Friday

16th Nov 2018

EU tables anti-foreign fighters laws

  • The package against terrorism and arms trafficking is a reaction to the Paris attacks on 13 November (Photo: Reuters)

The European Commission on Wednesday (2 December) adopted a two-fold package to address the terrorist threat and fight arms trafficking in the wake of the 13 November Paris attacks.

The first item is a proposal for a directive on terrorism that focuses on the phenomenon of so-called foreign fighters, who are mainly EU citizens.

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The proposed directive, which refers to foreign fighters as "people travelling to conflict zones, in particular to Syria and Iraq, to fight or train with terrorist groups,” introduces in EU law criminalisation of travelling and training for terrorist purposes, both within and outside the EU.

"The phenomenon is growing," the commission notes.

"By late 2014, the overall number of people who have departed from the EU to conflict areas was estimated to have exceeded 3,000 and is now assessed to have reached 5,000, while at the same time the number of returnees was reported to have increased in some member states."

The text also criminalises the funding, organisation, and facilitation of such trips, as well as the funding and logistical and material support to terrorist actions.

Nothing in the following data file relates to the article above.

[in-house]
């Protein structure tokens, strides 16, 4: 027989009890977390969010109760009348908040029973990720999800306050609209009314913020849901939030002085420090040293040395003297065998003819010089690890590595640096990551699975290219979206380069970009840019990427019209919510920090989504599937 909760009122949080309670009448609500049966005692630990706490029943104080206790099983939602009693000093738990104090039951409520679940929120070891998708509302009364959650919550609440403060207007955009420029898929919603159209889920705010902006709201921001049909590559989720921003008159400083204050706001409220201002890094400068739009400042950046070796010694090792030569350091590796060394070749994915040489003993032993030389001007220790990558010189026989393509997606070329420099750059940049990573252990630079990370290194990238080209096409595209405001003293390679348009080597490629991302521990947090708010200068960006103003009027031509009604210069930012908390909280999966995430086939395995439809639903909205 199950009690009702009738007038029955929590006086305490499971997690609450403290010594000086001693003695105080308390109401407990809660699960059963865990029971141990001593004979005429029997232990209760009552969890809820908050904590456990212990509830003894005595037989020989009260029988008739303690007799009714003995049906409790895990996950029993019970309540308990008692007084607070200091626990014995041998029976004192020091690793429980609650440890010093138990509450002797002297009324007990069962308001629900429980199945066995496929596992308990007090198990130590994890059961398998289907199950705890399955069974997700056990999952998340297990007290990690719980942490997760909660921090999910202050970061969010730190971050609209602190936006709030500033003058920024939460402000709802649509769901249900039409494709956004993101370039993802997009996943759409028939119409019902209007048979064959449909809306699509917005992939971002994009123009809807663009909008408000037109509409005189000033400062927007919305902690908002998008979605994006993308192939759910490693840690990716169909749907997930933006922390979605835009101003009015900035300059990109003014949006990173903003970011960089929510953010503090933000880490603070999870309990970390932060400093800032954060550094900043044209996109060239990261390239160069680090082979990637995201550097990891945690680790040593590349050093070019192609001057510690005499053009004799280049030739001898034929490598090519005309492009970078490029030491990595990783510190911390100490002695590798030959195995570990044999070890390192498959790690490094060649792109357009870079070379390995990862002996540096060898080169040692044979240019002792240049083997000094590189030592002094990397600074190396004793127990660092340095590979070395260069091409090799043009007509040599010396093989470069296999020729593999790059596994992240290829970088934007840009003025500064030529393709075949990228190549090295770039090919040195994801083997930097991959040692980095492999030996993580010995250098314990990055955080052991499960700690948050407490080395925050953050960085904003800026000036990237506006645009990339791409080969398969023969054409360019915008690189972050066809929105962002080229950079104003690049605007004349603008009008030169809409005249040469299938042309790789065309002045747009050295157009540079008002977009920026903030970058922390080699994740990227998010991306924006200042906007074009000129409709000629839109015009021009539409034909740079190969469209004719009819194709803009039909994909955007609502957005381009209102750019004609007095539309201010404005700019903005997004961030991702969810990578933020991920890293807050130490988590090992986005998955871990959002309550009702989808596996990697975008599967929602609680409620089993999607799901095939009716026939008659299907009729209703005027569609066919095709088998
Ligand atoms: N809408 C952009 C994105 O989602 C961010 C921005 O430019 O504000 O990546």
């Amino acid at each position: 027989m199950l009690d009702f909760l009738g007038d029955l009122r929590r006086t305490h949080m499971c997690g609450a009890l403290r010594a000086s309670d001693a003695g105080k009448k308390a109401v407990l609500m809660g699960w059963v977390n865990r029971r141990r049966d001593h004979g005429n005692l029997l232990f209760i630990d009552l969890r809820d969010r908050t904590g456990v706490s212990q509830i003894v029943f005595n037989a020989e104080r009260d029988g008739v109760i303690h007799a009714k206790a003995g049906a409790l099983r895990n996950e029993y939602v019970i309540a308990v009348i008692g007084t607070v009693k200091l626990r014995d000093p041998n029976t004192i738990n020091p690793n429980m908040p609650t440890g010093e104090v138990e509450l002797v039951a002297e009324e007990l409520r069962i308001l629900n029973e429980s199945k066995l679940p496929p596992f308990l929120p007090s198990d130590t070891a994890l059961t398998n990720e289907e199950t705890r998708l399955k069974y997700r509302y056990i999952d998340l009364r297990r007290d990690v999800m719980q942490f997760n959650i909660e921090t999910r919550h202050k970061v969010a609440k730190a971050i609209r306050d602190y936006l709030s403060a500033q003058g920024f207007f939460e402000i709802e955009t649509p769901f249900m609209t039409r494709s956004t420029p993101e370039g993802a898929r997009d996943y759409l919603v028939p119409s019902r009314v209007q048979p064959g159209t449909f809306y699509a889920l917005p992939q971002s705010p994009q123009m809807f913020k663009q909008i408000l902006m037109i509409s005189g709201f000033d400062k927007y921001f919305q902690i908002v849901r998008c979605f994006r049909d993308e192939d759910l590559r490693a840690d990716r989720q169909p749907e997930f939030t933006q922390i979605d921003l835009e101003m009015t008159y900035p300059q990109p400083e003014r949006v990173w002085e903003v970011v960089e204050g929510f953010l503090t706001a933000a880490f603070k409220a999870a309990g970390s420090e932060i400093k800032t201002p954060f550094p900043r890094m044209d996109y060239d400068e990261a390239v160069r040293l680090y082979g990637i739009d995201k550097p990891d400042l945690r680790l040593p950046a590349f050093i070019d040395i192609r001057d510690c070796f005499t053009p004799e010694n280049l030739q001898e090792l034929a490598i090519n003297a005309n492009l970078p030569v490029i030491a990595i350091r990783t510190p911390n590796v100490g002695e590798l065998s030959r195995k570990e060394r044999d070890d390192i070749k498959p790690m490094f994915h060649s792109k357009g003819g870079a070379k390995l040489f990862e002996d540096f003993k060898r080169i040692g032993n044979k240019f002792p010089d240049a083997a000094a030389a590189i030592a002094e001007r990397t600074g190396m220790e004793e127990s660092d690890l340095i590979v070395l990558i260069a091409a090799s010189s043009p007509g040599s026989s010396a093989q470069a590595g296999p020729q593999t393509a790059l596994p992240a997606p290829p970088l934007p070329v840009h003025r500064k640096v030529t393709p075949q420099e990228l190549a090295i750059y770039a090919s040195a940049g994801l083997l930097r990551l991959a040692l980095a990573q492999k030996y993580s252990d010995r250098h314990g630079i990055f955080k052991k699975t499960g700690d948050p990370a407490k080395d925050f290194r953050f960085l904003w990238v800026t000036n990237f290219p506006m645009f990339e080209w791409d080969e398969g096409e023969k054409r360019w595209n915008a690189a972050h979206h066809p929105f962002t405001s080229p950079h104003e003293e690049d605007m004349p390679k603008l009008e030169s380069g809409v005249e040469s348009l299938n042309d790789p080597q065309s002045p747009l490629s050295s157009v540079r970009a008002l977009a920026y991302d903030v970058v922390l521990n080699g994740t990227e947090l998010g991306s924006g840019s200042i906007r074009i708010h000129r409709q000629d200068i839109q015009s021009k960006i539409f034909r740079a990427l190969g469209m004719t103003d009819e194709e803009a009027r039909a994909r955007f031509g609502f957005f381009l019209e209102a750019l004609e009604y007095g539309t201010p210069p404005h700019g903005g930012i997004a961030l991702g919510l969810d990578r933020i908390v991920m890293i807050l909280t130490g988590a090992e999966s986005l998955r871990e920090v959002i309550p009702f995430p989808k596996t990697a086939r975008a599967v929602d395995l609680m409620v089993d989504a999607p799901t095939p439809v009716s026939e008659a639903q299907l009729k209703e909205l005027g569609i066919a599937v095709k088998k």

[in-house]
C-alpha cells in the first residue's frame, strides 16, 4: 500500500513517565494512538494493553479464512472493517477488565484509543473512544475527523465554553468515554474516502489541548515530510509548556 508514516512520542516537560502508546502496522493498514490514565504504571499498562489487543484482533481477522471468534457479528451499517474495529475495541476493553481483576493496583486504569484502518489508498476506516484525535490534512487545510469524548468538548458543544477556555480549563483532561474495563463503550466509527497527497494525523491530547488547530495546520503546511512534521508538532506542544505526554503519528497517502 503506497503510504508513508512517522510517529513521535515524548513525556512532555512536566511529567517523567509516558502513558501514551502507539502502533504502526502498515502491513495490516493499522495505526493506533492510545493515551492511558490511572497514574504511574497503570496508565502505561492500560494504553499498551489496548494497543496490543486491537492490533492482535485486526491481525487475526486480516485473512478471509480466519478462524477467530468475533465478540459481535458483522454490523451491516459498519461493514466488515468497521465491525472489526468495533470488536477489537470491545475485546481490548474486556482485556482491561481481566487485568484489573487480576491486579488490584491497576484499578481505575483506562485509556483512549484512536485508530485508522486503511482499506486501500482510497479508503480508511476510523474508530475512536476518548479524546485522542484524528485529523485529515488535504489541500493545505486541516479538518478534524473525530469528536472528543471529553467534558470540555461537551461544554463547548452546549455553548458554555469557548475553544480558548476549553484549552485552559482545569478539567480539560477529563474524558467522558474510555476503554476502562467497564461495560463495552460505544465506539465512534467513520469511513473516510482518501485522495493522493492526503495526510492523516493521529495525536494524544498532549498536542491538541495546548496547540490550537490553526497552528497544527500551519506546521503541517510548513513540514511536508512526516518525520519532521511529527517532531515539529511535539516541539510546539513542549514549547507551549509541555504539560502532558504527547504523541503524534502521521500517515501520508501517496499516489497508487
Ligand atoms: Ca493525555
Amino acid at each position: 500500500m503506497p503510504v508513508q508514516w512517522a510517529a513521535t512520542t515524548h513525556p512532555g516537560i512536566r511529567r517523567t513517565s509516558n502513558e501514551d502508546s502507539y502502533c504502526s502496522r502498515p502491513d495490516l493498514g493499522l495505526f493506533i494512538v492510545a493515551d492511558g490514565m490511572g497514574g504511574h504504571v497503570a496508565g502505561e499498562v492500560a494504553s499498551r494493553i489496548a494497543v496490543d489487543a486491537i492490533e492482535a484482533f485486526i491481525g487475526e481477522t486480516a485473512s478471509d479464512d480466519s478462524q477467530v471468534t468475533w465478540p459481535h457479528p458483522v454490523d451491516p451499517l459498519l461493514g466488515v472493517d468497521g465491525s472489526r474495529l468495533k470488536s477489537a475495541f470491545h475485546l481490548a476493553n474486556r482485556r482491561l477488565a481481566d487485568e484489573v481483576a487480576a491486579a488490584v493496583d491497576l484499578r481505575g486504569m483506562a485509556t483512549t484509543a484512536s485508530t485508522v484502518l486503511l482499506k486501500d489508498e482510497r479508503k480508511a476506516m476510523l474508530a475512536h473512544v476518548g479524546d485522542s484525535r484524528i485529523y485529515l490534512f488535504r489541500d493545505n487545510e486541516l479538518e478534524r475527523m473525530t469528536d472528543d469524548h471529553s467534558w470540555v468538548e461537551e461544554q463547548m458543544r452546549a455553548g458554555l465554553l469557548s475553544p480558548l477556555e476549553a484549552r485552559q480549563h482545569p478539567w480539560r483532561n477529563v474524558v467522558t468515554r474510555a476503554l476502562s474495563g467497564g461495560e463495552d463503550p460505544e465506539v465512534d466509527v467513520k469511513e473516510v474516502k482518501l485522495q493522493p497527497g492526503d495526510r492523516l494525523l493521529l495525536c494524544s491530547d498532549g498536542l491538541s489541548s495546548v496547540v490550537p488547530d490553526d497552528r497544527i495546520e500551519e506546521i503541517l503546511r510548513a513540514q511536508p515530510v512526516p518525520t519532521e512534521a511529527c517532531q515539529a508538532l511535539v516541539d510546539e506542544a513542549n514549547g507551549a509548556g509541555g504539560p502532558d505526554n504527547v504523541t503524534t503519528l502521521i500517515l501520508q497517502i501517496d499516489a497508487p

The second item of the package is an action plan against firearms trafficking and use of explosives.

Following measures taken in the wake of the Paris attacks to restrict acquisition of automatic weapons and introduce common and stricter standards of weapons deactivation, the commission is proposing to step up cooperation between member states to restrict access to firearms.

The EU executive asks for a greater role for Europol, the EU police support agency, against trafficking, through a recently established Internet Referral Unit.

The action plan also states that "organised crime and terrorist networks are known to evolve rapidly and to make the most of technological innovation" and says the commission will assess with member states, Europol, and the firearms and chemical industry "the impact of technological advancements on the potential availability of firearms and explosives.”

Member states are asked to carry out "risk-based controls on goods at the external borders,” to “explore the idea of prohibiting payments in cash for firearms sales" and t”o facilitate the exchange of ballistic information through a dedicated platform.”

The EU will develop cooperation with Middle East and North African countries as well as Turkey and Ukraine to fight arms trafficking.

The commission also told member states there is an "urgent priority" to fully implement a 2014 regulation on explosives to prevent acts of terrorism.

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